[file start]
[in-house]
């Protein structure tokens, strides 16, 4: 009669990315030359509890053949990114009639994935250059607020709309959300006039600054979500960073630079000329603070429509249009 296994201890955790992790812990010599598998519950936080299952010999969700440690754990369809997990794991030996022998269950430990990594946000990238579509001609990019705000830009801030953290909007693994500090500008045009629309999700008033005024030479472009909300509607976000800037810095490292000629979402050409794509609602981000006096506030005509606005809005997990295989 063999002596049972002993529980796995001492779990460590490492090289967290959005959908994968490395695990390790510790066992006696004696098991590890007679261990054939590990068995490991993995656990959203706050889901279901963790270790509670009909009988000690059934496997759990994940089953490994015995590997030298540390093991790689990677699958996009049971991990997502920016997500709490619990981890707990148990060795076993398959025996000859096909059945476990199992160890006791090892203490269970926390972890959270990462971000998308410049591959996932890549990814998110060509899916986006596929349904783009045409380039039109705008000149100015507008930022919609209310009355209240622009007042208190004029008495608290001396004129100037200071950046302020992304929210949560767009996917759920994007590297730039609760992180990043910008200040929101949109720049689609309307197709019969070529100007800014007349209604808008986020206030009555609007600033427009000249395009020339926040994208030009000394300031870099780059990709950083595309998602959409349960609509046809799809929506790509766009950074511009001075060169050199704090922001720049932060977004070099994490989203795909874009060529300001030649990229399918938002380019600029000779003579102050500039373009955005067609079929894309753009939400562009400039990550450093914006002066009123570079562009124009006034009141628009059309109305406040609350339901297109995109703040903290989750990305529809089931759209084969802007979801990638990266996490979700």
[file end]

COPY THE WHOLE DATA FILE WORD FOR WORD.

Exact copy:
[in-house]
């Protein structure tokens, strides 16, 4: 009669990315030359509890053949990114009639994935250059607020709309959300006039600054979500960073630079000329603070429509249009 296994201890955790992790812990010599598998519950936080299952010999969700440690754990369809997990794991030996022998269950430990990594946000990238579509001609990019705000830009801030953290909007693994500090500008045009629309999700008033005024030479472009909300509607976000800037810095490292000629979402050409794509609602981000006096506030005509606005809005997990295989 063999002596049972002993529980796995001492779990460590490492090289967290959005959908994968490395695990390790510790066992006696004696098991590890007679261990054939590990068995490991993995656990959203706050889901279901963790270790509670009909009988000690059934496997759990994940089953490994015995590997030298540390093991790689990677699958996009049971991990997502920016997500709490619990981890707990148990060795076993398959025996000859096909059945476990199992160890006791090892203490269970926390972890959270990462971000998308410049591959996932890549990814998110060509899916986006596929349904783009045409380039039109705008000149100015507008930022919609209310009355209240622009007042208190004029008495608290001396004129100037200071950046302020992304929210949560767009996917759920994007590297730039609760992180990043910008200040929101949109720049689609309307197709019969070529100007800014007349209604808008986020206030009555609007600033427009000249395009020339926040994208030009000394300031870099780059990709950083595309998602959409349960609509046809799809929506790509766009950074511009001075060169050199704090922001720049932060977004070099994490989203795909874009060529300001030649990229399918938002380019600029000779003579102050500039373009955005067609079929894309753009939400562009400039990550450093914006002066009123570079562009124009006034009141628009059309109305406040609350339901297109995109703040903290989750990305529809089931759209084969802007979801990638990266996490979700």